“You can’t cross the sea merely by standing and staring at the water.” —Rabindranath Tagore
“Cassidy,” 29, had a mastectomy and axillary lymph node dissection for stage III breast cancer six months ago. She finished chemotherapy a couple of months later and will soon be done with radiation therapy. Ever since her diagnosis, she feels like her life has been a whirlwind of medical appointments, medications, and side effects. The day before her diagnosis, life was normal. The words “You have breast cancer” transported her to a foreign place: Cancerland, where nothing is familiar and nothing makes sense.
Cassidy feels completely overwhelmed and exhausted. She tries not to let it show, though, because she feels everyone around her has supported her as much as they can and she shouldn’t ask for anything else. In fact, people have as much as told her that they expect her to be back to normal as soon as her radiation treatments are finished. Part of her thinks this is an unrealistic expectation, but part of her wonders if maybe there’s something really wrong with her because she is so far from feeling “normal.”
Cassidy has tried to talk to her husband, “Dave,” about how she is doing, but Dave doesn’t listen. Instead, Dave tries to come up with solutions for how to solve the problems. This is typical. Men are fixers. They want to make things better for their wives/partners. Not being able to do so makes them feel frustrated, angry, and inadequate. So, Dave tries to show he cares by offering solutions. Cassidy sees this as not listening to her feelings, meaning Dave doesn’t think her feelings are valid. Cassidy talks about her feelings more to try to be heard, and Dave offers more solutions that Cassidy doesn’t use. As neither person feels heard or appreciated, they begin to pull away from each other.
In addition, though Dave hasn’t verbalized it, he has thought about what it would be like if Cassidy died of breast cancer. This is terrifying to him, and causes him to distance himself from her somewhat, thinking it will protect him in some way. Dave hasn’t tried to make love to Cassidy since her surgery because he is worried about physically hurting her and is a little “freaked out” about her chest after the mastectomy. The last thing he wants to do is hurt Cassidy’s feelings, so he hasn’t shared this with her. He thinks he would get used to the scar just fine, but Cassidy never lets him see it. He doesn’t think Cassidy ever looks at it, either.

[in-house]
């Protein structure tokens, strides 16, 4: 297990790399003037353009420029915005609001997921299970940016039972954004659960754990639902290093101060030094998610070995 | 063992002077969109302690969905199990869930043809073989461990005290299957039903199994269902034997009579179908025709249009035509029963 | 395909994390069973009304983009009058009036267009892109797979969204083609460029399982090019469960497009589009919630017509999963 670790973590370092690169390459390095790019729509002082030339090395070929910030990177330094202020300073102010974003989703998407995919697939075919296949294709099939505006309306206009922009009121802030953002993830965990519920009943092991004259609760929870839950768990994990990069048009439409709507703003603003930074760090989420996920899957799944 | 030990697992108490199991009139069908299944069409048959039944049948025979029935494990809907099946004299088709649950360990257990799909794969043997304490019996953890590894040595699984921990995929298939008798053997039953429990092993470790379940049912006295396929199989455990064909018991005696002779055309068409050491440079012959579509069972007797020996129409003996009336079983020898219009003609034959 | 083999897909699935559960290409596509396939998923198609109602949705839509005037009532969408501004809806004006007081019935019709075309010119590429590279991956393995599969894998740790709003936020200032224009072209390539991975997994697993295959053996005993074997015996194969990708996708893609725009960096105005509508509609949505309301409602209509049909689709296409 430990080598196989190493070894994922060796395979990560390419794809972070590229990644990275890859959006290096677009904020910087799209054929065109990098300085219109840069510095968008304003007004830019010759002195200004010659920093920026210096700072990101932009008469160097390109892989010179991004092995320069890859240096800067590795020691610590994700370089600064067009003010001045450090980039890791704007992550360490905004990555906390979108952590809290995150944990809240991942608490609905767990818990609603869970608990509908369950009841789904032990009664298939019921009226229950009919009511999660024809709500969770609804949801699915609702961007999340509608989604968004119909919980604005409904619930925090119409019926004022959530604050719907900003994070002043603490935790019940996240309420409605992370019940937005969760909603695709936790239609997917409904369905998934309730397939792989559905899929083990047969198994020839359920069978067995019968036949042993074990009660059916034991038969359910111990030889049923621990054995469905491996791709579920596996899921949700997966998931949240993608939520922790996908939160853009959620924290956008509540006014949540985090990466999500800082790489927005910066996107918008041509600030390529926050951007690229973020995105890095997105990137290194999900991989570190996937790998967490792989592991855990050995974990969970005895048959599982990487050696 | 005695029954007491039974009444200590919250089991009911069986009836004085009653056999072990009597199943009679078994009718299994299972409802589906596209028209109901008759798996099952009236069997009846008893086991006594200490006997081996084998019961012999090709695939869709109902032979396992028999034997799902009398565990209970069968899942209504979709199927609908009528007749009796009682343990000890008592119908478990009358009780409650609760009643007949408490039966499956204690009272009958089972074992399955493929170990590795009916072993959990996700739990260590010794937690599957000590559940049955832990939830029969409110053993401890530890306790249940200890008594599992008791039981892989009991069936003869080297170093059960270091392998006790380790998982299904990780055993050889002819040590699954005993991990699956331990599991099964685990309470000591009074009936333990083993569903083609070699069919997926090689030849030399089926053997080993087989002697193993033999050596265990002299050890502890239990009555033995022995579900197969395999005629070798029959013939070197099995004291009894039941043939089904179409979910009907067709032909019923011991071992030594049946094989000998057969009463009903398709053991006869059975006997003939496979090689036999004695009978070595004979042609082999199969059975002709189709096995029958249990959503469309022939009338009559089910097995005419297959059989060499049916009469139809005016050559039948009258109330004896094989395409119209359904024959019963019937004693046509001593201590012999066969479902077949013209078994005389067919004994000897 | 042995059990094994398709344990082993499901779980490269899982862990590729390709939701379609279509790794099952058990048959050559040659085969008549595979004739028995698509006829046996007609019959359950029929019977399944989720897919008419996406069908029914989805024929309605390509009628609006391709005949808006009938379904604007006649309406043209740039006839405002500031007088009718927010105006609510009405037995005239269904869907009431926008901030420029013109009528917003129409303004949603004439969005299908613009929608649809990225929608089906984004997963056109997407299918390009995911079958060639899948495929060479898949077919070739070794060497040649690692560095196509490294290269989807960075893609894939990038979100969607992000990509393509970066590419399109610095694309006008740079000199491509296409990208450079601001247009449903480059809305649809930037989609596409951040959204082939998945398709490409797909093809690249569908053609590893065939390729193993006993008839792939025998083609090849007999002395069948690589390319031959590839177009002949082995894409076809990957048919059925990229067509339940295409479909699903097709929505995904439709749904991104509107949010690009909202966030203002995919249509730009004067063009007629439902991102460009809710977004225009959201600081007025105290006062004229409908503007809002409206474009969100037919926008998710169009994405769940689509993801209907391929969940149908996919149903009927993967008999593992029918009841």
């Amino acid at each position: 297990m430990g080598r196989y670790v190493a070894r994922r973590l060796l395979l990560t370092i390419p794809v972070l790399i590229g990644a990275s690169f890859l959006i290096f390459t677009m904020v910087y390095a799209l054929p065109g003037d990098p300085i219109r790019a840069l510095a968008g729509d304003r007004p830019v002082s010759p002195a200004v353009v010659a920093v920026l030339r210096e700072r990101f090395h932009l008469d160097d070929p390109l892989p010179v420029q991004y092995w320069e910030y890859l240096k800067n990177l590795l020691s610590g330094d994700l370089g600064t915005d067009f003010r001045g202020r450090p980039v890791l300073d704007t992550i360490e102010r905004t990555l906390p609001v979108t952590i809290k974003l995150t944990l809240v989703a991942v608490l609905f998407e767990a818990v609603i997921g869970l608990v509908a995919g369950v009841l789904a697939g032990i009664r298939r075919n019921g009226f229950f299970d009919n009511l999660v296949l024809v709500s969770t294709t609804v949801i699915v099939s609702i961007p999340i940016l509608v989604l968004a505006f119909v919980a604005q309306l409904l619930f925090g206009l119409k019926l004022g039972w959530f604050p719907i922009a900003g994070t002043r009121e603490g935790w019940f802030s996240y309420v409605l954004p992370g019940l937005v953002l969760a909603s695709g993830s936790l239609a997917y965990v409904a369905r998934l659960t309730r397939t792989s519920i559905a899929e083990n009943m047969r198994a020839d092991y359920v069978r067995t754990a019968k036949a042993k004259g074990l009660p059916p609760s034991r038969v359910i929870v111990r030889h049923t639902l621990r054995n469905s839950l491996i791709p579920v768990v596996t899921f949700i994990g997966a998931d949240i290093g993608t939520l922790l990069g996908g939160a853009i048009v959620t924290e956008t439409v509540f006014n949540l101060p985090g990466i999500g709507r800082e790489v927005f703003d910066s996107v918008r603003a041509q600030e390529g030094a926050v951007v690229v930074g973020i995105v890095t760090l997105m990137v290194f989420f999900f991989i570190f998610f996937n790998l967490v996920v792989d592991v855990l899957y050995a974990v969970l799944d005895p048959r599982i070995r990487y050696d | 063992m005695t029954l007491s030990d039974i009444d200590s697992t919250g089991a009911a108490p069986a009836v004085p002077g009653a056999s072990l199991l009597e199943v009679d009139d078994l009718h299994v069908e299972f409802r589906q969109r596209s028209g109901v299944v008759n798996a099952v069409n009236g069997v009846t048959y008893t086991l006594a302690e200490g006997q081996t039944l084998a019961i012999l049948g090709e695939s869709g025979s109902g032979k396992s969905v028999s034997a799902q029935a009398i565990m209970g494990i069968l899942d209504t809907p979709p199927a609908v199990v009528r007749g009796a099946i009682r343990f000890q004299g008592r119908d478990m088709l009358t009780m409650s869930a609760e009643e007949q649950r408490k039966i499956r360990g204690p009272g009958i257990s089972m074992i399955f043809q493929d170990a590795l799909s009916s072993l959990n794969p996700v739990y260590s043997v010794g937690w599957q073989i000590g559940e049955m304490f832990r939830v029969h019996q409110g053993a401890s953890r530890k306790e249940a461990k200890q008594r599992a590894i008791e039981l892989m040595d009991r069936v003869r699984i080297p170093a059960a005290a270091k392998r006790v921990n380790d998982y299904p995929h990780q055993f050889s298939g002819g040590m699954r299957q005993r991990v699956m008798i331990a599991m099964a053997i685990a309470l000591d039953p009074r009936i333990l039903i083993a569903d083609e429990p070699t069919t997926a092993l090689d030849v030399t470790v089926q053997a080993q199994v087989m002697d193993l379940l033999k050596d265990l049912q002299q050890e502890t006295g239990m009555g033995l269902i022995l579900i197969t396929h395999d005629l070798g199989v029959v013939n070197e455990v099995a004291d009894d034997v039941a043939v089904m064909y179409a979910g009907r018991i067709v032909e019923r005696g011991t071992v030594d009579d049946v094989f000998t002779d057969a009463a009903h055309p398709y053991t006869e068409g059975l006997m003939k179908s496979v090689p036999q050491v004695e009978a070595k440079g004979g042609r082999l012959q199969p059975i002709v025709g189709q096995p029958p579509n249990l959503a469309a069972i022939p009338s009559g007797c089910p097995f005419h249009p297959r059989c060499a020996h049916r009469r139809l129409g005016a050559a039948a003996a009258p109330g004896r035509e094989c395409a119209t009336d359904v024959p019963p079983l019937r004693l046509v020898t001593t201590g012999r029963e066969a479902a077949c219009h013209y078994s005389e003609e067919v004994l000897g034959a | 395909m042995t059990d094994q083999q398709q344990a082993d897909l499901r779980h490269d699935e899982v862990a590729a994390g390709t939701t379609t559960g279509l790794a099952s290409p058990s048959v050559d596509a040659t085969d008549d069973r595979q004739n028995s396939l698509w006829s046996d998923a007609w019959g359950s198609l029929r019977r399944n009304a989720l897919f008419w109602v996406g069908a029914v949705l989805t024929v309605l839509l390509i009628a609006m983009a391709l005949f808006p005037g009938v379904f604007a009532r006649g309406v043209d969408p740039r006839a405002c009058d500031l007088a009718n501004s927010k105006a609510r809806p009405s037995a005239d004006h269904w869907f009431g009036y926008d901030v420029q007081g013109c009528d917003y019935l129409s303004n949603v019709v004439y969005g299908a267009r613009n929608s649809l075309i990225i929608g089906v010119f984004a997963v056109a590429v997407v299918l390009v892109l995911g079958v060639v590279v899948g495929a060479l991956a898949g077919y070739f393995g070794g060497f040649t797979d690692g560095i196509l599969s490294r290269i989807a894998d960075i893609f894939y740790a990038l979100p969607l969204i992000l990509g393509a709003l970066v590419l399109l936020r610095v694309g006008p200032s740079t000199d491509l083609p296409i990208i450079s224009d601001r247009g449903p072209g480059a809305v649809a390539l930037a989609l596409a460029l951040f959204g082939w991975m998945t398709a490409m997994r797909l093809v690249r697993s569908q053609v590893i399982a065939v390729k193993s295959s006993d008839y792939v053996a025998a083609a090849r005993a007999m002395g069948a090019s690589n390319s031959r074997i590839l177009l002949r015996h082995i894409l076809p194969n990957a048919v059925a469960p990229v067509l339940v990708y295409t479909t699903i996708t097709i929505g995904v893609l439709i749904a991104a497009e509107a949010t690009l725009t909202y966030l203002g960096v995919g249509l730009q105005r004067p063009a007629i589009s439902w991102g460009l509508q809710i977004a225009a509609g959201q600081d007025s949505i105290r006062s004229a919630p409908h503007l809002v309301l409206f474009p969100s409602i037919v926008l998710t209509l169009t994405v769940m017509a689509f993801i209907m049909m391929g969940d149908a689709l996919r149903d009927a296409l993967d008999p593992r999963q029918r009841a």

Cassidy’s view of herself has changed significantly since her mastectomy and treatment. Being on tamoxifen (an estrogen-blocking agent) has put her into menopause. She has hot flashes, mood swings, and vaginal dryness, which are all associated with low estrogen levels. Her libido is gone, and she can’t imagine how her husband could find her attractive anymore. She thinks her chest looks hideous. She assumes her sex life with Dave must be over. On one hand, she’s so exhausted and uninterested right now that she’s kind of glad he’s not initiating anything, but she’s hoping it’s not always going to be like this. Will she ever feel feminine and/or desirable again?
What Cassidy and Dave need to know is that everything they are feeling is absolutely normal. Breast cancer affects a young woman’s sense of herself in all areas of her life: her body image, self-image, and sexual identity. It impacts her role as a mother, spouse/partner, and as a woman, both in personal (i.e., dating) and work situations. It affects her career by having to take time off for treatment, and if she doesn’t have excellent health insurance, it affects her life by impacting her income while she is off work and by the significant cost of cancer care. Additionally, cancer affects the entire family, not just the person with the diagnosis.
Young women have more distress with all of the above issues and with living with uncertainty than older women. It is crucial that they find a way to communicate with their spouses/partners so they can move forward from the trauma and disruption that breast cancer has created in their lives. Some of my previous blog posts have addressed how to communicate with your spouse/partner, as well as cancer and sexuality. If you are unable to work things out on your own, you may want to consider seeing a therapist. Breast cancer will change your life in some ways, but it doesn’t have to change your life in all ways.
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